reference in Part III of this Form 10-K or any amendments to this Form 10-K. ‘
Indicate by check mark whether the Registrant is a large accelerated filer, an accelerated filer, or a non-accelerated filer. See
definition of “accelerated filer and large accelerated filer” in Rule 12b-2 of the Exchange Act. (Check one):
Large accelerated filer È Accelerated filer ‘ Non-accelerated filer ‘
Indicate by check mark whether the Registrant is a shell company (as defined in Rule 12b-2 of the Act). Yes ‘ No È
As of June 30, 2005, the aggregate market value of the Class A Common Stock and Class A Special Common Stock held by
non-affiliates of the Registrant was $41.761 billion and $24.493 billion, respectively.
As of December 31, 2005, there were 1,363,367,318 shares of Class A Common Stock, 765,807,914 shares of Class A Special
Common Stock and 9,444,375 shares of Class B Common Stock outstanding.
DOCUMENTS INCORPORATED BY REFERENCE
Part II and IV—Portions of the Registrant’s Annual Report to Shareholders for the year ended December 31, 2005.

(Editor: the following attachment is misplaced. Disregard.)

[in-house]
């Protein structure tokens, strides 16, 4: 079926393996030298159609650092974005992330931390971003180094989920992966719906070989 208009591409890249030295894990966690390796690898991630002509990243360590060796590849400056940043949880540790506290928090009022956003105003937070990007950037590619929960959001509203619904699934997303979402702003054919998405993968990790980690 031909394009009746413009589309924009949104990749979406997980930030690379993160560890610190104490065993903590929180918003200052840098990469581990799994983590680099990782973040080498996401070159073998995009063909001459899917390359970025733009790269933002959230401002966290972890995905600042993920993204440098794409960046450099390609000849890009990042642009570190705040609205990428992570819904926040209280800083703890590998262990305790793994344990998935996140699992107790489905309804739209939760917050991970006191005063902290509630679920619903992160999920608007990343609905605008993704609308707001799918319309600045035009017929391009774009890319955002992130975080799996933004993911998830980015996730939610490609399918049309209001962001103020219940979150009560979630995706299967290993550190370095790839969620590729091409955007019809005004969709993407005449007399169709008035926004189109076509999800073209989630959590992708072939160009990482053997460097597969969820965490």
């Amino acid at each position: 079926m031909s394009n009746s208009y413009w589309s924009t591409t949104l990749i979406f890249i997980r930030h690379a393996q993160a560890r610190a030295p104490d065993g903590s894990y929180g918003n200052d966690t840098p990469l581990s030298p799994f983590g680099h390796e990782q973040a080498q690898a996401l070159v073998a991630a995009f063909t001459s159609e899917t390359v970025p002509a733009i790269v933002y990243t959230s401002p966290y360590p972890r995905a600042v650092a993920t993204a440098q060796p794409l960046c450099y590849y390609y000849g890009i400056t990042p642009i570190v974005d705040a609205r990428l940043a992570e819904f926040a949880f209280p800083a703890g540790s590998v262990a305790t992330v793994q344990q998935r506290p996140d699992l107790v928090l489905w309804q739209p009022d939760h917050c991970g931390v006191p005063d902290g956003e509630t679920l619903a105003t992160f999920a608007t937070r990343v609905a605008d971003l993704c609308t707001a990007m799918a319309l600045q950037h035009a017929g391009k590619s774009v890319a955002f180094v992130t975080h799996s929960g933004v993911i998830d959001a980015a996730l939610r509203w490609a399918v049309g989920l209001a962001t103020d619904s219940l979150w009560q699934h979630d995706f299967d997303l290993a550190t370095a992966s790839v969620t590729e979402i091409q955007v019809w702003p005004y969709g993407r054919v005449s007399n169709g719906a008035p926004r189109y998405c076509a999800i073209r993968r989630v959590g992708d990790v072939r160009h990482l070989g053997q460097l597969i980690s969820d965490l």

Part III—The Registrant’s definitive Proxy Statement for its Annual Meeting of Shareholders presently scheduled to be held
in May 2006.
ITEM 1. BUSINESS
We are the largest broadband cable provider in the United States and offer a wide variety of consumer
entertainment and communication products and services, serving more than 21 million video subscribers,
8 million high-speed Internet subscribers and 1 million phone subscribers. We were incorporated under the laws
of Pennsylvania in December 2001. Through our predecessors (including our immediate predecessor Comcast
Holdings), we have developed, managed and operated broadband cable systems since 1963.
We manage our operations through two reportable segments, “Cable” and “Content”. The Cable segment